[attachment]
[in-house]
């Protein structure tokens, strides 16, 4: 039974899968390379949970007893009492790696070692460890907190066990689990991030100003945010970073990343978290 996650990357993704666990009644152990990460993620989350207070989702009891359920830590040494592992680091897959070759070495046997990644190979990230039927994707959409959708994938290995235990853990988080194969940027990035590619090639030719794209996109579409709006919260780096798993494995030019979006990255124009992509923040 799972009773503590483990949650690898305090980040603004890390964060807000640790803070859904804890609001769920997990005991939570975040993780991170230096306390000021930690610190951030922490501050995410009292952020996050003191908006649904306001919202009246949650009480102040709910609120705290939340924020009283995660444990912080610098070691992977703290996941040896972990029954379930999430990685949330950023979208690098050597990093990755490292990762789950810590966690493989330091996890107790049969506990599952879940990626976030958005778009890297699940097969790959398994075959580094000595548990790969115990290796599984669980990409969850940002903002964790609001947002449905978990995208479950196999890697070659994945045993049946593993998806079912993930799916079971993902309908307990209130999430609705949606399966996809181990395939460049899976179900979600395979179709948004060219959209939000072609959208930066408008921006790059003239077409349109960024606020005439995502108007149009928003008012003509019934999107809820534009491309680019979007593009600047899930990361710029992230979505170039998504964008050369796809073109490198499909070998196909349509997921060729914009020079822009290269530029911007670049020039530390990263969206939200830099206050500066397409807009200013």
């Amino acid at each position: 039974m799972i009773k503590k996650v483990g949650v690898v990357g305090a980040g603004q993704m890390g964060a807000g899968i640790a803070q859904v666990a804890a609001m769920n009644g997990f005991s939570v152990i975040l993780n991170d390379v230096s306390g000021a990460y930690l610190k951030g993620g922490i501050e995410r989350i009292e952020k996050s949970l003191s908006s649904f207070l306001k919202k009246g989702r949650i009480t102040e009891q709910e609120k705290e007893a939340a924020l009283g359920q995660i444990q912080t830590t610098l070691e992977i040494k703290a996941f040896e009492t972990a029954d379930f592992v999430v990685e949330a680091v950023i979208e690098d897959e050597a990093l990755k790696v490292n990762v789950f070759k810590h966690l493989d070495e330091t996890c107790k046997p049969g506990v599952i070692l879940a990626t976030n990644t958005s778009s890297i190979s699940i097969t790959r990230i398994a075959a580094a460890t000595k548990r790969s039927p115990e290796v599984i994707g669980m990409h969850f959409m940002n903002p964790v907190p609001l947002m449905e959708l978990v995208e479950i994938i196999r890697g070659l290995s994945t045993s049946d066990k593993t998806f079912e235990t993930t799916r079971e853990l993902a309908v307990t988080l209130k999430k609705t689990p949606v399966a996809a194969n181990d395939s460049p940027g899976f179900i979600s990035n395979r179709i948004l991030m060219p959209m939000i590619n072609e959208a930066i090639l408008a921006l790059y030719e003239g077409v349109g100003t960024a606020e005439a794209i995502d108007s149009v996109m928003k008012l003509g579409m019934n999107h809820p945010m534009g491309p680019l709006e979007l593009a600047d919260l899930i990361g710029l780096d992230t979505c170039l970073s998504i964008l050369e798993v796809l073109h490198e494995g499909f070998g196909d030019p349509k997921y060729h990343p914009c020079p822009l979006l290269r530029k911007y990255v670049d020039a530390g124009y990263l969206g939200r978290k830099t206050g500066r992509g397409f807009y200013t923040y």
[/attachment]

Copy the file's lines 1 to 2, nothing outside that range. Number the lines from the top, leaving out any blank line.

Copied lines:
[in-house]
């Protein structure tokens, strides 16, 4: 039974899968390379949970007893009492790696070692460890907190066990689990991030100003945010970073990343978290 996650990357993704666990009644152990990460993620989350207070989702009891359920830590040494592992680091897959070759070495046997990644190979990230039927994707959409959708994938290995235990853990988080194969940027990035590619090639030719794209996109579409709006919260780096798993494995030019979006990255124009992509923040 799972009773503590483990949650690898305090980040603004890390964060807000640790803070859904804890609001769920997990005991939570975040993780991170230096306390000021930690610190951030922490501050995410009292952020996050003191908006649904306001919202009246949650009480102040709910609120705290939340924020009283995660444990912080610098070691992977703290996941040896972990029954379930999430990685949330950023979208690098050597990093990755490292990762789950810590966690493989330091996890107790049969506990599952879940990626976030958005778009890297699940097969790959398994075959580094000595548990790969115990290796599984669980990409969850940002903002964790609001947002449905978990995208479950196999890697070659994945045993049946593993998806079912993930799916079971993902309908307990209130999430609705949606399966996809181990395939460049899976179900979600395979179709948004060219959209939000072609959208930066408008921006790059003239077409349109960024606020005439995502108007149009928003008012003509019934999107809820534009491309680019979007593009600047899930990361710029992230979505170039998504964008050369796809073109490198499909070998196909349509997921060729914009020079822009290269530029911007670049020039530390990263969206939200830099206050500066397409807009200013």